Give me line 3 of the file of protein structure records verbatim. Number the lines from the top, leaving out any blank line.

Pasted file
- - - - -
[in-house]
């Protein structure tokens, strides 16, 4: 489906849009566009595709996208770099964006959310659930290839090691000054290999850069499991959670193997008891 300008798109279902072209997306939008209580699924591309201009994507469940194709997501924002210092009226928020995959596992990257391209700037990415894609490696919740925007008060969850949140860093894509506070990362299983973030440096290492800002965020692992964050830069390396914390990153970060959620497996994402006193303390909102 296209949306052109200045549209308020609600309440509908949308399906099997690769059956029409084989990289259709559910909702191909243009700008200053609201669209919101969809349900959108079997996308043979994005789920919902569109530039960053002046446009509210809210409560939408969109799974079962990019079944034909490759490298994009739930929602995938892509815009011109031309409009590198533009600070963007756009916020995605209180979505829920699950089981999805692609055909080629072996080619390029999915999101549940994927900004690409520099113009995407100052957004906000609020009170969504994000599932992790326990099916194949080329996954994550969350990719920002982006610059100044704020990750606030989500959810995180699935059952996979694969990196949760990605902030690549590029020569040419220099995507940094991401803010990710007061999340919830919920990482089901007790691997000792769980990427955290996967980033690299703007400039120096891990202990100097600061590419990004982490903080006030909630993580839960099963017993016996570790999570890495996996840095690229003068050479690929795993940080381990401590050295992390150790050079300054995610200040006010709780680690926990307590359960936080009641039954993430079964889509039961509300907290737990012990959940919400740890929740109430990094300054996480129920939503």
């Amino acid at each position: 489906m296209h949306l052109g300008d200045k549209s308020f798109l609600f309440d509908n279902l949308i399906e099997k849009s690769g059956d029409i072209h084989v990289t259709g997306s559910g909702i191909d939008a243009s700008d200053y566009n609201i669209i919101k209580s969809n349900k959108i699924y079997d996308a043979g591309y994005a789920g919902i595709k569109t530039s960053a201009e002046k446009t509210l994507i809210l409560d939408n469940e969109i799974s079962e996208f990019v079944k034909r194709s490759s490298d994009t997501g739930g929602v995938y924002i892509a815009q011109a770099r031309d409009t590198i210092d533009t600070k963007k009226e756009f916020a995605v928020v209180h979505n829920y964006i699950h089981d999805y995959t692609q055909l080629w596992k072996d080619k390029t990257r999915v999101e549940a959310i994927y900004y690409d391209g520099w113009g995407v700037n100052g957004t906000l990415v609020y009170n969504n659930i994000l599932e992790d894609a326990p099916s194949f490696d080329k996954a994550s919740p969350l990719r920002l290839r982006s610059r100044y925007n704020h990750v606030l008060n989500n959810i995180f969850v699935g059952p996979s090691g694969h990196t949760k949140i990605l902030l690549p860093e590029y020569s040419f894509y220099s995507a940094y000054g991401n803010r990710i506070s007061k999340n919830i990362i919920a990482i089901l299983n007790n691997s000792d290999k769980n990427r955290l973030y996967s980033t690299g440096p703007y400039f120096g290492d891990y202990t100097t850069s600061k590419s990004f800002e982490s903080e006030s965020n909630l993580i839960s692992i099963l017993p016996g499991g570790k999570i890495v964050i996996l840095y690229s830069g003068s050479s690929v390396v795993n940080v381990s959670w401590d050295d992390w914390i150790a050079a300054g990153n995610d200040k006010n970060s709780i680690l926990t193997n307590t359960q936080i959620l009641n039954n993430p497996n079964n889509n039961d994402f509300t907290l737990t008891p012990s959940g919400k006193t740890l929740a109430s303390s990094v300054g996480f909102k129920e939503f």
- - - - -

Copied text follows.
């Amino acid at each position: 489906m296209h949306l052109g300008d200045k549209s308020f798109l609600f309440d509908n279902l949308i399906e099997k849009s690769g059956d029409i072209h084989v990289t259709g997306s559910g909702i191909d939008a243009s700008d200053y566009n609201i669209i919101k209580s969809n349900k959108i699924y079997d996308a043979g591309y994005a789920g919902i595709k569109t530039s960053a201009e002046k446009t509210l994507i809210l409560d939408n469940e969109i799974s079962e996208f990019v079944k034909r194709s490759s490298d994009t997501g739930g929602v995938y924002i892509a815009q011109a770099r031309d409009t590198i210092d533009t600070k963007k009226e756009f916020a995605v928020v209180h979505n829920y964006i699950h089981d999805y995959t692609q055909l080629w596992k072996d080619k390029t990257r999915v999101e549940a959310i994927y900004y690409d391209g520099w113009g995407v700037n100052g957004t906000l990415v609020y009170n969504n659930i994000l599932e992790d894609a326990p099916s194949f490696d080329k996954a994550s919740p969350l990719r920002l290839r982006s610059r100044y925007n704020h990750v606030l008060n989500n959810i995180f969850v699935g059952p996979s090691g694969h990196t949760k949140i990605l902030l690549p860093e590029y020569s040419f894509y220099s995507a940094y000054g991401n803010r990710i506070s007061k999340n919830i990362i919920a990482i089901l299983n007790n691997s000792d290999k769980n990427r955290l973030y996967s980033t690299g440096p703007y400039f120096g290492d891990y202990t100097t850069s600061k590419s990004f800002e982490s903080e006030s965020n909630l993580i839960s692992i099963l017993p016996g499991g570790k999570i890495v964050i996996l840095y690229s830069g003068s050479s690929v390396v795993n940080v381990s959670w401590d050295d992390w914390i150790a050079a300054g990153n995610d200040k006010n970060s709780i680690l926990t193997n307590t359960q936080i959620l009641n039954n993430p497996n079964n889509n039961d994402f509300t907290l737990t008891p012990s959940g919400k006193t740890l929740a109430s303390s990094v300054g996480f909102k129920e939503f």